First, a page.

Market Volatility: Are You In or Out?
People often see themselves as either “invested” or “not invested” in the markets, or consider their holdings as either “risky” or “not risky.”
But investment risk is not either/or. Investors may not always consider all the other risk levels in between. There are endless options between putting money under your mattress and betting it all on black.
The Risk of All or Nothing
We walk through this with clients all the time. When they reach for high-flying returns from aggressive stock investments, we talk about how the potential benefits may not outweigh the risk they’re taking on—and what that could mean for their future.
The same goes for avoiding risk altogether. The temptation to sell or move everything to conservative investments like money markets is still a risk. Selling underperforming assets during a market downturn can lock in losses and make it difficult to get back into the market to participate in the next upswing.
How Does the Fear of Loss Affect Your Choices?
Market volatility often leaves investors nervous about losing money, even though volatility can move account balances both up and down.
“Loss aversion” refers to the preference to avoid losses over an equivalent gain. People would rather not to lose $5 than to unexpectedly find $5. Or they’d feel worse about a sudden salary cut of 10% than they’d feel good about a surprise 10% raise.
Why? We don’t want to lose something we think we already have, and it changes how we think about investing. It’s important to understand how you might feel if the value of your accounts suddenly changes.
Example: An investor may be used to investing more aggressively but is nearing retirement.
We ask: If you stay aggressive and your returns are up 25%, how will that change your life? Extra purchases? New home? More vacations?
Typical answer: No, not really. I probably wouldn’t spend more.
Turns out, a 25% return isn’t usually enough to make people feel wealthier. They may have not been counting on that kind of performance, so it may not significantly change their retirement plans.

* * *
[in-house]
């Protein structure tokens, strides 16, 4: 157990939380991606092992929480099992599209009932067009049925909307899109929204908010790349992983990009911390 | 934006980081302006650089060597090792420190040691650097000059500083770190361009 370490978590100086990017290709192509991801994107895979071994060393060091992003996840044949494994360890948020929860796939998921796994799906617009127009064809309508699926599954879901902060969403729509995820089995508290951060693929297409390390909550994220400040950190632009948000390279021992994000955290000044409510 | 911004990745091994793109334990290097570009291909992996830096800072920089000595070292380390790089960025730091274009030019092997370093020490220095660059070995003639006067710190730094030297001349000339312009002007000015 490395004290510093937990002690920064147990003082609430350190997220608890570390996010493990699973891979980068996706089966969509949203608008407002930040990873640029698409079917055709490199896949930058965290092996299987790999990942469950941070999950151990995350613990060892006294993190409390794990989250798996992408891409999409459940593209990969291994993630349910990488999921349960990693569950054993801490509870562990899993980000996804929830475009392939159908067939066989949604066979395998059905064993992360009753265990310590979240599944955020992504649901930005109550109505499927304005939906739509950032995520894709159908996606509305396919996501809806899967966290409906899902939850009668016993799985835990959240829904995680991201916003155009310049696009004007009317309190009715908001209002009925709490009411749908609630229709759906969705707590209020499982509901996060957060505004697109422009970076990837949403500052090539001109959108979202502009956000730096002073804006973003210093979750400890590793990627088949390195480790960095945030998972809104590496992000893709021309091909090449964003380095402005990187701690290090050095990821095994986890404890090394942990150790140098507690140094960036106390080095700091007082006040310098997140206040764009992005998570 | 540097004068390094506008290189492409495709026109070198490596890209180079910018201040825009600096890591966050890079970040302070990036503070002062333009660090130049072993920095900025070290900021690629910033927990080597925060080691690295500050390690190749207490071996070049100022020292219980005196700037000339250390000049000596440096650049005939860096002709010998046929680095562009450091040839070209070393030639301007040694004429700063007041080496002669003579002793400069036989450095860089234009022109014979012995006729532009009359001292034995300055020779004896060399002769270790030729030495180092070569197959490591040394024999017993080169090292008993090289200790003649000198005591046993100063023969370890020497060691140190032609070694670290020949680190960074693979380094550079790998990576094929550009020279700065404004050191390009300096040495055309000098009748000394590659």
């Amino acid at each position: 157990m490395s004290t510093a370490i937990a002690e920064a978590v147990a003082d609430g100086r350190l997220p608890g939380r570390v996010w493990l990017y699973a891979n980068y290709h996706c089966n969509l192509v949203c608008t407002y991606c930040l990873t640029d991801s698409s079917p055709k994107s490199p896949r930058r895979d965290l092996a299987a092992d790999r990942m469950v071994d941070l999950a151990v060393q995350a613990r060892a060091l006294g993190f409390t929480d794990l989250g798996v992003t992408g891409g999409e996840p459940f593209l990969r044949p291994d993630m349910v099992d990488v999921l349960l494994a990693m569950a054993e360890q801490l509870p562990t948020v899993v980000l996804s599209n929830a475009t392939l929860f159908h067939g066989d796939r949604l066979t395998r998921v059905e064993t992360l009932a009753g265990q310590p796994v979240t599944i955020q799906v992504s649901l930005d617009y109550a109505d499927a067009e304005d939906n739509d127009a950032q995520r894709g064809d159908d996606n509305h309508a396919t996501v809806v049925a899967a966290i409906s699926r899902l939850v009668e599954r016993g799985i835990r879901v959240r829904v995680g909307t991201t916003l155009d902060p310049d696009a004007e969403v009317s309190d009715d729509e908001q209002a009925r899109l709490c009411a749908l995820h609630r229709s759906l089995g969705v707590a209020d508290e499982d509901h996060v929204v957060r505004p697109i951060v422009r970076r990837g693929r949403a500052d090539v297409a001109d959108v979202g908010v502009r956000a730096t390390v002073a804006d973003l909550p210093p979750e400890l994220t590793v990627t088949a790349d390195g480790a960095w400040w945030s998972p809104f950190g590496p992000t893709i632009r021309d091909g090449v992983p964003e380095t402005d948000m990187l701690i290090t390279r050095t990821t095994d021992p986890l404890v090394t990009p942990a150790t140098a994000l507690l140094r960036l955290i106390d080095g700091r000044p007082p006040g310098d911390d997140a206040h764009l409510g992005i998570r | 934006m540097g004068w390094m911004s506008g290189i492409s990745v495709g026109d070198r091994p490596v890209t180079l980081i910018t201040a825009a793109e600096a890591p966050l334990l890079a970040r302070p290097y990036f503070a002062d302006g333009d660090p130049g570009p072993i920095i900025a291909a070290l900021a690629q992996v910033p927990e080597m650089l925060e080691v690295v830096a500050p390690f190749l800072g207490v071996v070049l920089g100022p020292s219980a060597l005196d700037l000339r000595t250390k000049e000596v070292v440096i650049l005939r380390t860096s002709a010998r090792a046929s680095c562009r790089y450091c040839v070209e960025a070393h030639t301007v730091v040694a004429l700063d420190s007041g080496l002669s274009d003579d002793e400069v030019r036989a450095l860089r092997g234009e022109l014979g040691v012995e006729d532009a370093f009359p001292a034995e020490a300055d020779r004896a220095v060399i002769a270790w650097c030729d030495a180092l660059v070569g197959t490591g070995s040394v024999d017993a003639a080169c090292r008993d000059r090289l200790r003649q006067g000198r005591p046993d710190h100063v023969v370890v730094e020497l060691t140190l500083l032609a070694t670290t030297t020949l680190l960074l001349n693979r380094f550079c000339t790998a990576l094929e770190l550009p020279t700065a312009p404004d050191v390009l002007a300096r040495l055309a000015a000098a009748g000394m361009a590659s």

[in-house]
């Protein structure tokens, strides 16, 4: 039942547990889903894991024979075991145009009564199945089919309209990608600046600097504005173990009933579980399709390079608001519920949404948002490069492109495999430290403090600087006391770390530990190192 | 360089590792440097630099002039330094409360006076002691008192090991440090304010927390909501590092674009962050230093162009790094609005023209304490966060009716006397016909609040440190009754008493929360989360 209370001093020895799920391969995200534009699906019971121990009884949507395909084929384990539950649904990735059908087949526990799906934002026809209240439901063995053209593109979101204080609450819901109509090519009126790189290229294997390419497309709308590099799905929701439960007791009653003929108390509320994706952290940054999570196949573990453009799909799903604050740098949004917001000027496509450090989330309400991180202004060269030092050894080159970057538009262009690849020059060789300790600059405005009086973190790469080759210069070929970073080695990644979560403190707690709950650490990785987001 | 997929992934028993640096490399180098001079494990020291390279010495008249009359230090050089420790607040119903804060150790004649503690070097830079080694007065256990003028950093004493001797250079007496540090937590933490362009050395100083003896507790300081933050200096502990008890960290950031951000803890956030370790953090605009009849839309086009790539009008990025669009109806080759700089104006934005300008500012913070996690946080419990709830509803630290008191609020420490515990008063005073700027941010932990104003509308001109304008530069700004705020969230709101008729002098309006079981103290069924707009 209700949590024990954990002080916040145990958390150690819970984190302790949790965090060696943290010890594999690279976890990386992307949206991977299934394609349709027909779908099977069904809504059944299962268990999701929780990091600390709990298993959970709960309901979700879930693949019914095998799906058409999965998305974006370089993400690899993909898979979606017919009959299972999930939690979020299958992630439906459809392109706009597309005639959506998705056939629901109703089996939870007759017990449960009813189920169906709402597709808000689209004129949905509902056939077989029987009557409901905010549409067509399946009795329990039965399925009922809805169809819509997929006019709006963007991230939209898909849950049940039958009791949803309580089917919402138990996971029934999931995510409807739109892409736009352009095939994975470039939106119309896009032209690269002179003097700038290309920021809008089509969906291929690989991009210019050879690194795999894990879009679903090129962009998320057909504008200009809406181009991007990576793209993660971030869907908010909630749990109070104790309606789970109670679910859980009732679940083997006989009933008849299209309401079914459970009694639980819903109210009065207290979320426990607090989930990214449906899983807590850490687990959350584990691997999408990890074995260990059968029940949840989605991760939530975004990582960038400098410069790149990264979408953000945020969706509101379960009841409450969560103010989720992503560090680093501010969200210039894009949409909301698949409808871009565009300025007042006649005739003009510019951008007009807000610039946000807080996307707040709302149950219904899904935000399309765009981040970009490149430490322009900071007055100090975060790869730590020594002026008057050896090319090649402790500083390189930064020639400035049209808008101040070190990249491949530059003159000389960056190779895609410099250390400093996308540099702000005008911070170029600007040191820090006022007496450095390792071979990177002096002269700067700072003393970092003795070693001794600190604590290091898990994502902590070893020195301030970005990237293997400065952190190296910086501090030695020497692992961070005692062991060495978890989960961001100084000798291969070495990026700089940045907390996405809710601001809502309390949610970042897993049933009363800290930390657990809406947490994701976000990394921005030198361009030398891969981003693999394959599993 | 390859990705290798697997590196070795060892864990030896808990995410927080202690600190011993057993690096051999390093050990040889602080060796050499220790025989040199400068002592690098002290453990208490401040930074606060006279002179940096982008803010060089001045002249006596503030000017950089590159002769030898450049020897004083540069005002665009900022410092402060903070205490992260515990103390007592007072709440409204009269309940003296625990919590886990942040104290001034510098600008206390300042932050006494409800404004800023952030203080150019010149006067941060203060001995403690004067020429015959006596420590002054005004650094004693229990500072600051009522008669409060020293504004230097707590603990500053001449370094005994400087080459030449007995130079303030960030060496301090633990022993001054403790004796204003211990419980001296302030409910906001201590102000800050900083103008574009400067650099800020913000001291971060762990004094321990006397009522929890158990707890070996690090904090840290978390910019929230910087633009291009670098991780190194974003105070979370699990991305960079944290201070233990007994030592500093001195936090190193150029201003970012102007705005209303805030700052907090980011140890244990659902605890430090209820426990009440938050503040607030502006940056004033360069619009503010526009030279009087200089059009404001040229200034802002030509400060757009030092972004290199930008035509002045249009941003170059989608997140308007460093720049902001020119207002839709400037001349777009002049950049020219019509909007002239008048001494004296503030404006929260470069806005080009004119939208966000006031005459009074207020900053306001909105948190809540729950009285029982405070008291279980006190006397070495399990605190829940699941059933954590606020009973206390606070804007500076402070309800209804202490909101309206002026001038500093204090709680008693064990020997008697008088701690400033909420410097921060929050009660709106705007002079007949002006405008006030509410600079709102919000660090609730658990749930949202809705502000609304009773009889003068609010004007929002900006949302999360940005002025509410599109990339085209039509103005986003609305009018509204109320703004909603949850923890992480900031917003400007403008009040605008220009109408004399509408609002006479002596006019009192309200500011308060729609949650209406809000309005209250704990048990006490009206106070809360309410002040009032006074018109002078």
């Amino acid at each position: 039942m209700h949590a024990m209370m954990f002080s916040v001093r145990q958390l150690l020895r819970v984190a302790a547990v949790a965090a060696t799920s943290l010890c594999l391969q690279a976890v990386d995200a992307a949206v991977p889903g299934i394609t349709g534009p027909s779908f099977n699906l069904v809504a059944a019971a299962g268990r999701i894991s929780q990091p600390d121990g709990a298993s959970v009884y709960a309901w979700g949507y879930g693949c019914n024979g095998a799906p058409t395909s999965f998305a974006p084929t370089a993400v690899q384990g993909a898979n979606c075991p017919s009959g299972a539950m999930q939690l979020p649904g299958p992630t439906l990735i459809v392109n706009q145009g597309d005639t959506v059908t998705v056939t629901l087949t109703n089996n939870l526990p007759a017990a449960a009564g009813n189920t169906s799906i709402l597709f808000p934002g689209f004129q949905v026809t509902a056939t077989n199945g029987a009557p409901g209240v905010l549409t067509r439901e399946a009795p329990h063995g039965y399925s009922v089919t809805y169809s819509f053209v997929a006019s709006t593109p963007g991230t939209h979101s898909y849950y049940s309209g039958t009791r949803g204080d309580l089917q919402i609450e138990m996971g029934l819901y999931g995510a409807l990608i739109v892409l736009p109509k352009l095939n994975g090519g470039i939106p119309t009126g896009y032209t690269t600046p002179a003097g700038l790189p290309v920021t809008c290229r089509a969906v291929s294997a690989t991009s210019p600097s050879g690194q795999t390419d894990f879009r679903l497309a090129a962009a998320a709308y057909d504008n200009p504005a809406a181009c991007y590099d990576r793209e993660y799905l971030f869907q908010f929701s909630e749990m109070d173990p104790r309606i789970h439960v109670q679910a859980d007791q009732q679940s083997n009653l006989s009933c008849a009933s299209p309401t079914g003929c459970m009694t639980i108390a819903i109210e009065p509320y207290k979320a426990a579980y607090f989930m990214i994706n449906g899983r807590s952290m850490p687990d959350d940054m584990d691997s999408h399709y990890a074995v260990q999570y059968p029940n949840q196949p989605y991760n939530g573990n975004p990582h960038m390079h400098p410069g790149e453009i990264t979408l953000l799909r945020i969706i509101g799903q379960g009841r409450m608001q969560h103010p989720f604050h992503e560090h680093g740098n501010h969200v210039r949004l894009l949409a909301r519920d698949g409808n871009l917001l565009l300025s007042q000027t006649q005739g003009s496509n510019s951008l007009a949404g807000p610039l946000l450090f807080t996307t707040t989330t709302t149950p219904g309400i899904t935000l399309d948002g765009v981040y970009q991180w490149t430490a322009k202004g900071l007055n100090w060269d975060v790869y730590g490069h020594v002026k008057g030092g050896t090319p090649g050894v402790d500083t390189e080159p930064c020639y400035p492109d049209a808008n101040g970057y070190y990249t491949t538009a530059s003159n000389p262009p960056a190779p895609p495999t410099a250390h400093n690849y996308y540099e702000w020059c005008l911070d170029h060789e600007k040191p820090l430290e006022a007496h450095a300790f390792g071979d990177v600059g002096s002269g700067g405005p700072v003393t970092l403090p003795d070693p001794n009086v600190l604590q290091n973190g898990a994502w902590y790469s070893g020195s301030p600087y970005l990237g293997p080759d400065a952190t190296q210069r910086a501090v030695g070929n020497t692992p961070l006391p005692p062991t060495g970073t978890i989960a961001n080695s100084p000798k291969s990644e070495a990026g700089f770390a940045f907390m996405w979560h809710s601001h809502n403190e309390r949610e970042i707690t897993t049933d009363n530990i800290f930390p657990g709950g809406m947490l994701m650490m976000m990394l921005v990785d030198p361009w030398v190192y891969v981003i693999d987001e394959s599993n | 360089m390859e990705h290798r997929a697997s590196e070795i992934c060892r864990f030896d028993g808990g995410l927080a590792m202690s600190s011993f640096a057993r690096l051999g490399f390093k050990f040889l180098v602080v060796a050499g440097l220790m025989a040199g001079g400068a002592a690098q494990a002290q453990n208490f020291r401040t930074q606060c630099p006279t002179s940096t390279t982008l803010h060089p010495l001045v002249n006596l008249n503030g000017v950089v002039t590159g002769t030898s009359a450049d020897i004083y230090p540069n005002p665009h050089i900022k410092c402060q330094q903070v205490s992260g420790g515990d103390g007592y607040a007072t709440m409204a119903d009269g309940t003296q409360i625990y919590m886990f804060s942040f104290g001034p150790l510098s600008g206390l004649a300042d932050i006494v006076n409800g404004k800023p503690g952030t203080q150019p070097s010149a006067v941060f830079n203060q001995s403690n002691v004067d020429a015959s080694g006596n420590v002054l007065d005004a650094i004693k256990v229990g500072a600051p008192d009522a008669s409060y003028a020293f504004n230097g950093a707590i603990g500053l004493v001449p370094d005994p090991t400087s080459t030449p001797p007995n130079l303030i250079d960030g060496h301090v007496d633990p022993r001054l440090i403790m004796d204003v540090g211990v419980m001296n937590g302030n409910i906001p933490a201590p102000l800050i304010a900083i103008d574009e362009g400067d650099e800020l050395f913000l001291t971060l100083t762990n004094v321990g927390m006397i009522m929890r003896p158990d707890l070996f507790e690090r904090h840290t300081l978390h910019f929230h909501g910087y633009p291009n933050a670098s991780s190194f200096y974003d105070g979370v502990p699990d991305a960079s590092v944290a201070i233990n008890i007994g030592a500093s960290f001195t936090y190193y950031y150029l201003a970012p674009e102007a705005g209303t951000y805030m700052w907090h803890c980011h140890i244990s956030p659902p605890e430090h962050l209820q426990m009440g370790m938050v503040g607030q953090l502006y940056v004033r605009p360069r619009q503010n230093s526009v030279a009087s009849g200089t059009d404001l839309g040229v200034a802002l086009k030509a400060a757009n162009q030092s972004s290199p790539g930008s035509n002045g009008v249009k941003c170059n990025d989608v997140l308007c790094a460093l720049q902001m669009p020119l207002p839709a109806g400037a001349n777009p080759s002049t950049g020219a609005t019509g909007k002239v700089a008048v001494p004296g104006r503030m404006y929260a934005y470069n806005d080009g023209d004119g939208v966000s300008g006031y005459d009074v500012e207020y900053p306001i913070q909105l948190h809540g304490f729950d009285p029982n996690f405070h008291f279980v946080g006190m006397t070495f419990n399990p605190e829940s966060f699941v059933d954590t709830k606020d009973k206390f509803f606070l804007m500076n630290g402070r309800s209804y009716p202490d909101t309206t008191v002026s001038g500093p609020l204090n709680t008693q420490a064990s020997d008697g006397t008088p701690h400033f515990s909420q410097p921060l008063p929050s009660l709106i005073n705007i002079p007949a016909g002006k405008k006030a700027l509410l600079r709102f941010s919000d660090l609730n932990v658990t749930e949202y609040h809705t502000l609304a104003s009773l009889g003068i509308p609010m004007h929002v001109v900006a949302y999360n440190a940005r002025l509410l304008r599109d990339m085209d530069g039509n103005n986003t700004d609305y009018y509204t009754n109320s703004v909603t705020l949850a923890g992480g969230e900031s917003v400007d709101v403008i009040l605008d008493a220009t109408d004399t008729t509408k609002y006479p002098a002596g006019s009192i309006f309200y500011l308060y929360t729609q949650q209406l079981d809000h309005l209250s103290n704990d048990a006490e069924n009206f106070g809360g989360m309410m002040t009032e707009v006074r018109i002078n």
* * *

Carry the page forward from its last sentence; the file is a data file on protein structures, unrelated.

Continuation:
Then we ask a follow-up question: What if the value of your portfolio goes down 30%, 40% or 50% right before retirement? How will that change your life?
Answer: I would reevaluate my plans and my spending.
As the value of the portfolio went up over time, that amount became “their” retirement nest egg. Settling for anything less than that may be hard to stomach.
Be Risk-Appropriate for Where You Are
Your portfolio should change over time, as should your relationship with risk. But it’s never a black and white solution. You’ll need a mix of investments—some that have the potential to grow over time (e.g., stocks) and some that can help you preserve what you have (e.g., bonds and money markets).
If your current portfolio seems skewed to the extremes—mostly in conservative money markets or mostly in aggressive stocks—you might want to reevaluate your investment plan. (Learn more about finding a middle ground.)
Your Portfolio = Your Future
Your allocation, or the portion you invest in each type, depends on you: your age, how close you are to retirement and how much money you’ve already saved.
Risk-Appropriate Considerations Now and For the Future
Hypothetical Allocations as Retirement Nears
Are You Ready to Face What’s Ahead?
Your confidence should be the core of your investment plan. If market volatility is rattling your resolve, it may be time to reevaluate your current situation. Together, we can create a plan that takes all your needs into consideration.
Investment return and principal value of security investments will fluctuate. The value at the time of redemption may be more or less than the original cost. Past performance is no guarantee of future results.
Generally, as interest rates rise, the value of the securities held in the fund will decline. The opposite is true when interest rates decline.
Diversification does not assure a profit nor does it protect against loss of principal.
The opinions expressed are those of American Century Investments (or the portfolio manager) and are no guarantee of the future performance of any American Century Investments' portfolio. This material has been prepared for educational purposes only. It is not intended to provide, and should not be relied upon for, investment, accounting, legal or tax advice.